Chargers’ Branden Oliver shows he’s ready to run after bad Achilles injury

The Chargers’ Branden Oliver runs during practice May 23. Oliver is the favorite to earn the backup running back job.
(Gregory Bull / Associated Press Photo)

The slow-motion video of Chargers running back Branden Oliver tearing his Achilles in a preseason game at Minnesota last Aug. 28 is not for the faint of heart.

Oliver catches a short pass on the right side and plants his right foot to make a cut. The tendon connecting the heel to the calf snaps and recoils into the calf, causing the muscle to jiggle several times “like a gunshot,” Oliver said.

It’s difficult to watch for just about everyone … except Oliver.

“I watched the replay a couple of times,” Oliver said after a practice in Costa Mesa this week. “It doesn’t gross me out at all. I wanted to see what happened. If it was somebody else, I’d probably be grossed out, but I just wanted to see it.”


You don’t reach the NFL as an undersized, undrafted free agent and lead your team in rushing as a rookie by showing weakness, and Oliver wasn’t about to start after being carted off the field with the season-ending injury.

After months of rehabilitation, the 5-foot-8, 208-pound Oliver is back in training camp, displaying the bursts of speed, quick cuts, capable hands, good instincts and elusiveness that make him the favorite to win the reserve running back job behind Melvin Gordon.

“When he’s healthy, he’s a pretty good running back,” Chargers coach Anthony Lynn said. “I think he’s proven that in this league. He can run the ball, he can catch the ball better than I thought, and he’s been picking up the blitz pretty well.”

Oliver displayed his skills on one of his four touches in Sunday night’s preseason opener against Seattle, catching a center screen from quarterback Philip Rivers, weaving through several blockers and defenders and racing 14 yards to the Seahawks eight-yard line to set up the Chargers’ game-opening touchdown.


“It felt good to get my feet wet, to get back out there with the guys and play in a real game,” Oliver, 26, said. “I feel great. Better than normal. I feel light on my feet.”

Oliver, who grew up in Miami and played college ball at Buffalo, showed considerable potential in 2014 when he rushed 160 times for a team-leading 582 yards and three touchdowns and caught 36 passes for 271 yards and a touchdown in 14 games.

Twice, he was named NFL rookie of the week, first after a 31-0 win over the Jets in which he became the first Charger with a 50-yard catch and 50-yard run in the same game since Lionel “Little Train” James in 1985. He also was rewarded after a 31-28 win over the Raiders in which he rushed for 101 yards and scored the winning touchdown.

“It wasn’t a great year for me,” Oliver said. “It was a good year because I was undrafted, but overall, it was just all right.”


The Chargers’ selection of Gordon, the former Wisconsin star, in the first round of the 2015 draft cut into Oliver’s playing time that season. He rushed 31 times for 108 yards and caught 13 passes for 112 yards in eight games that season before suffering a season-ending toe injury.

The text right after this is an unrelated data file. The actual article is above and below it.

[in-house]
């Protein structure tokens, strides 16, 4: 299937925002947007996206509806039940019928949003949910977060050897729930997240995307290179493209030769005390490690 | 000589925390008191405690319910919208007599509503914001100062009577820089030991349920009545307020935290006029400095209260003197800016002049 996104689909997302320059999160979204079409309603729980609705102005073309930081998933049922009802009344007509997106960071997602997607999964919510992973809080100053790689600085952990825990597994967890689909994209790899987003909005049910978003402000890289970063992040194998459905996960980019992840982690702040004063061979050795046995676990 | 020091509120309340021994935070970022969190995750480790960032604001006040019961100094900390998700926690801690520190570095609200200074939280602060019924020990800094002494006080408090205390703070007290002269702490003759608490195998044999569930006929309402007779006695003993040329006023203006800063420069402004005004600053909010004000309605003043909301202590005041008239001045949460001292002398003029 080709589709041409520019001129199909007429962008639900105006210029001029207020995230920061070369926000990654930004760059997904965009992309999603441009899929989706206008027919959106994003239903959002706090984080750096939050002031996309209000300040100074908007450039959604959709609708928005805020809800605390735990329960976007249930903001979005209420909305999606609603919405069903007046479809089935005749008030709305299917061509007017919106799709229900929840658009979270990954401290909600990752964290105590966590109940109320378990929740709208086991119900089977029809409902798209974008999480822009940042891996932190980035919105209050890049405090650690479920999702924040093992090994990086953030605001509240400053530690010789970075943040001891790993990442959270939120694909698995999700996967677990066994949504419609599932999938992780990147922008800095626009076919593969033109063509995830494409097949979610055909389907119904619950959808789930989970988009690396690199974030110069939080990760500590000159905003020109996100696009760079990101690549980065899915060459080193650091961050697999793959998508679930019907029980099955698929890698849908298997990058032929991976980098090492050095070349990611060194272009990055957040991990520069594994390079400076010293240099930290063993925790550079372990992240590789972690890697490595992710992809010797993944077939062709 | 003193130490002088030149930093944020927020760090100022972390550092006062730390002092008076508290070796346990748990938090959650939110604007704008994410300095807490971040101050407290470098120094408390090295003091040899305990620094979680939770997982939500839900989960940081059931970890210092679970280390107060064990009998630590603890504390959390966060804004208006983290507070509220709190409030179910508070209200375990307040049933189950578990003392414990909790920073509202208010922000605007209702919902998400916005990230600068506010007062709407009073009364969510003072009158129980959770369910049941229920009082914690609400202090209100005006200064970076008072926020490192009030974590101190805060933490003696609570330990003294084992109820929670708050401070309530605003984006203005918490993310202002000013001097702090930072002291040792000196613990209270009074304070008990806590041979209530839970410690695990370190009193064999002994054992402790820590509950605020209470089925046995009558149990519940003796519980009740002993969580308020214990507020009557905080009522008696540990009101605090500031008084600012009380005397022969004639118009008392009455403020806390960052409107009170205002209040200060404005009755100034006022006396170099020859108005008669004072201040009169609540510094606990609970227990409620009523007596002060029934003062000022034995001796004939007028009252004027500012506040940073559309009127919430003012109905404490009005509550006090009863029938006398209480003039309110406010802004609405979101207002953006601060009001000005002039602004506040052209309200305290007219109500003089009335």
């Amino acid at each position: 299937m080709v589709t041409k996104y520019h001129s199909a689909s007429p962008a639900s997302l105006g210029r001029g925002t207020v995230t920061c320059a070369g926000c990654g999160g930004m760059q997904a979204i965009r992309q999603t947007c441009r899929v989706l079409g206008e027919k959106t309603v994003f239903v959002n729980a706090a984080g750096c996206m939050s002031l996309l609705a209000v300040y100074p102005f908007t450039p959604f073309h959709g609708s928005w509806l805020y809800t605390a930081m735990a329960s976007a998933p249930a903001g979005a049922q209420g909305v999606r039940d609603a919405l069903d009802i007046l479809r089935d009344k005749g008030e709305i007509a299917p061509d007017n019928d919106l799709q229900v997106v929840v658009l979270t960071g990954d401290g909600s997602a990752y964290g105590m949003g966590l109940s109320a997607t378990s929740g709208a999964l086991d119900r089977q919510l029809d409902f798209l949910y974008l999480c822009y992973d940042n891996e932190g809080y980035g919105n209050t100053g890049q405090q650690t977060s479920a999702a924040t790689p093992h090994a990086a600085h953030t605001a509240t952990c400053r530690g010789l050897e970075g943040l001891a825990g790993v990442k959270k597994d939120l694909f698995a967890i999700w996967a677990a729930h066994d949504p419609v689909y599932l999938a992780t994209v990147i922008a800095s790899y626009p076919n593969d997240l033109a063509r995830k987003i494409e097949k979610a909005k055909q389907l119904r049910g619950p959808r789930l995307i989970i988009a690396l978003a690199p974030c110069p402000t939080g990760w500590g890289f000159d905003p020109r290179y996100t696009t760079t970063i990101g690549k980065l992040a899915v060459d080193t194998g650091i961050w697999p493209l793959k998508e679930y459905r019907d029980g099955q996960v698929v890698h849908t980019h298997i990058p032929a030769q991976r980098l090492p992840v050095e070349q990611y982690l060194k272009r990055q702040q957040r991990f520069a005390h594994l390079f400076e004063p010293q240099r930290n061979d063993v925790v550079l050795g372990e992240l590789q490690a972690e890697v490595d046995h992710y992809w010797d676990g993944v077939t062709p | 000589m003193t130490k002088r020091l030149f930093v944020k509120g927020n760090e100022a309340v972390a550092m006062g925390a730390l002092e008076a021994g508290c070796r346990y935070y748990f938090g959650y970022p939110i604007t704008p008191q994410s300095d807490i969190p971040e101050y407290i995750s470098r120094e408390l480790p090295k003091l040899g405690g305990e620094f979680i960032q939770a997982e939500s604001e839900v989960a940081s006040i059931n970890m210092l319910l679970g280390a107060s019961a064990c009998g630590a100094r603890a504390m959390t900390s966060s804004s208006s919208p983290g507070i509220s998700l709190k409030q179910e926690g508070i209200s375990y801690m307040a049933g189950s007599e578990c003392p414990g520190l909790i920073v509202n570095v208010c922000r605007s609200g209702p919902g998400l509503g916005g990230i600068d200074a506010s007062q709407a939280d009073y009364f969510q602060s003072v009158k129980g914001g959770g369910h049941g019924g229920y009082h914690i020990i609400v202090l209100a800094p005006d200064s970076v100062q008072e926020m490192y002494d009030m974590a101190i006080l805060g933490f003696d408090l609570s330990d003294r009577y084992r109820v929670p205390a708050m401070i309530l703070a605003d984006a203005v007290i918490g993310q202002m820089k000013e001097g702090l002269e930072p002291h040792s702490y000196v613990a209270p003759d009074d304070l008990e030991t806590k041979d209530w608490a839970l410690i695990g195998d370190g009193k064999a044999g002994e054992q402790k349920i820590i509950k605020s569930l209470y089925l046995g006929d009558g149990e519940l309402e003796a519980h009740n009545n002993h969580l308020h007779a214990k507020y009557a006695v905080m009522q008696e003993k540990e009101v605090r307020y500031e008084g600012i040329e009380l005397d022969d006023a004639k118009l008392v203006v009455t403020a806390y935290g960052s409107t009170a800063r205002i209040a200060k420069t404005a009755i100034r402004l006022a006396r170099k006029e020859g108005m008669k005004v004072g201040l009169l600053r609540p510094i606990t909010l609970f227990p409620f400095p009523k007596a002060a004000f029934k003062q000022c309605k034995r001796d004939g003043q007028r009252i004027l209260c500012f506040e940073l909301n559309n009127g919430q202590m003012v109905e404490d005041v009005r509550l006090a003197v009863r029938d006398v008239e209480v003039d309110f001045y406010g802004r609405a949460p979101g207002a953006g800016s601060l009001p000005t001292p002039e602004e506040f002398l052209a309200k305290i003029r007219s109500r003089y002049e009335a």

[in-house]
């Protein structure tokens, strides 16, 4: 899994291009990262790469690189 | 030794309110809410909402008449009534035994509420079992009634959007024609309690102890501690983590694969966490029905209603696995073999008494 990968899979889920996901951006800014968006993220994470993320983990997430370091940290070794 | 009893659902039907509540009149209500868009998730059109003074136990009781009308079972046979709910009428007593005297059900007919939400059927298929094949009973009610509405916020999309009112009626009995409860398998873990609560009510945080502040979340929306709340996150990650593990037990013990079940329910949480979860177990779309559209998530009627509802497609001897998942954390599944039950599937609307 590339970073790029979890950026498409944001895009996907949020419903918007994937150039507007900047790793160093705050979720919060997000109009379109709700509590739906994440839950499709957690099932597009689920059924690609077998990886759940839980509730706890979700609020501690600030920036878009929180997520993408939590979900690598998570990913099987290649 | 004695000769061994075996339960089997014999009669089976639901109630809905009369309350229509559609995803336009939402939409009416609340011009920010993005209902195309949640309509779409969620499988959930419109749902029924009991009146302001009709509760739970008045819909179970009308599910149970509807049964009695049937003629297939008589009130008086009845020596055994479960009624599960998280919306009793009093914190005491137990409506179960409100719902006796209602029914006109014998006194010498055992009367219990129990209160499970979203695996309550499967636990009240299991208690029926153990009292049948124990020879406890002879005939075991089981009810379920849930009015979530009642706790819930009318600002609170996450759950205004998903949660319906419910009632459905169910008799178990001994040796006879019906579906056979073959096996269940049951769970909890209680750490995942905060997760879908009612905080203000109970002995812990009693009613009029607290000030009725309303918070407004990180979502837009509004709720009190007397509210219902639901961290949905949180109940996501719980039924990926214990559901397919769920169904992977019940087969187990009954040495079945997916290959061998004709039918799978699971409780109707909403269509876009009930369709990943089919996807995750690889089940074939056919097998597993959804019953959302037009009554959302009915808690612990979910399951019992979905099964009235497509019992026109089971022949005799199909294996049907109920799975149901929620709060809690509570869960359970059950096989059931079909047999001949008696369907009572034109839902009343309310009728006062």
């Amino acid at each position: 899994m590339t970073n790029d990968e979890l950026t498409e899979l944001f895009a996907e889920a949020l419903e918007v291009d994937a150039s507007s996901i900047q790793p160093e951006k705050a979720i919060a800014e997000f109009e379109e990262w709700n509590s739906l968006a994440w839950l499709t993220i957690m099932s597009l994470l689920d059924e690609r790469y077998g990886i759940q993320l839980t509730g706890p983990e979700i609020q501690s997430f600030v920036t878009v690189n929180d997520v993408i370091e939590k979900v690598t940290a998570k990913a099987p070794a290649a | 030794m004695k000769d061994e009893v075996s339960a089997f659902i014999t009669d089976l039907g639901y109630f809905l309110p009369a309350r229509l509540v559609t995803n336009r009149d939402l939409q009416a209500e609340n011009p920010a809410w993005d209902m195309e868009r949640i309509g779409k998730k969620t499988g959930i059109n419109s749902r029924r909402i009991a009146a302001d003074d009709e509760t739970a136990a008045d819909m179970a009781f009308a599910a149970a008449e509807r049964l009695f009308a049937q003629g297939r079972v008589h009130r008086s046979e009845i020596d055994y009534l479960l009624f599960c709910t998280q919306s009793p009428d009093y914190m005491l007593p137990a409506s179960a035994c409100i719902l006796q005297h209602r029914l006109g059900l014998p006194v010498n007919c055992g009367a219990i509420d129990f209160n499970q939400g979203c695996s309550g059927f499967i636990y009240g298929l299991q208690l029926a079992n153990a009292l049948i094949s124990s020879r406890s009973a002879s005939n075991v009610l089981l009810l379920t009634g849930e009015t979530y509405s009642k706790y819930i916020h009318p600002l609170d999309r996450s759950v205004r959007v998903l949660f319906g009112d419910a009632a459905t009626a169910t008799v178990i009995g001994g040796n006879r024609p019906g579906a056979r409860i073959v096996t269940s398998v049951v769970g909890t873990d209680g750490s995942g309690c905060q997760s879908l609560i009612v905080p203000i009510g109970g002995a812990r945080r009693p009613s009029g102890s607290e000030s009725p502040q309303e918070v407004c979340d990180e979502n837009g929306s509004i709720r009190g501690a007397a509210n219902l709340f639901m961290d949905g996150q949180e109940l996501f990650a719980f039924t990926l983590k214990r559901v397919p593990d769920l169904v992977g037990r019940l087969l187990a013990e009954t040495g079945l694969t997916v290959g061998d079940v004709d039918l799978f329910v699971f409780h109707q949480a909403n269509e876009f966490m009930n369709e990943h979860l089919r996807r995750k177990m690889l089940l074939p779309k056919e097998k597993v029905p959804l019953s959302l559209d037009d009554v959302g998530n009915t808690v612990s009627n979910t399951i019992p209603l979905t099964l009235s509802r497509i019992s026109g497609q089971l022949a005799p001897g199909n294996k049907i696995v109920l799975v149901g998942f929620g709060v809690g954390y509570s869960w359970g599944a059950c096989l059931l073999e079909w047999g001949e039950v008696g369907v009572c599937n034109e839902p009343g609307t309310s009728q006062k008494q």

Then came last summer’s Achilles tear, which several doctors told Oliver was among the most severe they’d ever seen. After surgery, Oliver returned to Miami and spent six weeks in a cast and two weeks in a walking boot.

“I was in the house a lot,” Oliver said. “I was crawling around, getting around on a one-leg scooter. I couldn’t drive.”

Oliver began rehabilitating in November. He started running in January. He appears to be full strength going into 2017, which is something of an upset.


“Most doctors said I came back pretty fast,” Oliver said. “I have no doubt that the adversity I’ve faced has made me stronger. It’s helped me to stay in the moment more, to be more appreciative, to be more grateful just to even walk.”

Oliver is sort of a mini-Melvin Gordon, a smaller version of the Chargers starter. Both are multi-purpose backs who can run inside with power and catch the ball. They can be especially dangerous when Rivers dumps the ball to them on check-down plays. Oliver’s lower center of gravity can make him difficult to corral.

“We’re coached to be all-around backs, not just running backs,” Oliver said. “That’s the type of offense we have. When you have a guy like Philip Rivers in the backfield, you have to be able to do everything.”



The Chargers and New Orleans Saints will hold joint practices in Costa Mesa on Thursday and Friday at 10 a.m. in advance of Sunday’s 5 p.m. exhibition game in StubHub Center. Thursday’s padded practice should be more intense than Friday’s, when players won’t be in pads. … The Chargers defense picked up the energy level Wednesday after falling short in Sunday’s 48-17 loss to Seattle. “I didn’t think our energy was very good during the game,” defensive coordinator Gus Bradley said. “It wasn’t like we anticipated, and they agreed. I think it’s being out there for the first time and maybe playing with some guys you haven’t played with.” … Play of the day Wednesday was Geremy Davis’ leaping, one-hand grab of a Rivers pass to the right sideline. … Cornerback Casey Hayward tweaked his right hamstring Wednesday and spent the second half of practice icing the injury, which is not believed to be serious. … Dan Feeney, a third-round pick out of Indiana who has been working at center and guard, took several first-team reps at right guard Wednesday. Kenny Wiggins is also contending for the spot. “Dan’s getting better,” Lynn said. “He’s not out of the race for the starting job.”

Follow Mike DiGiovanna on Twitter @MikeDiGiovanna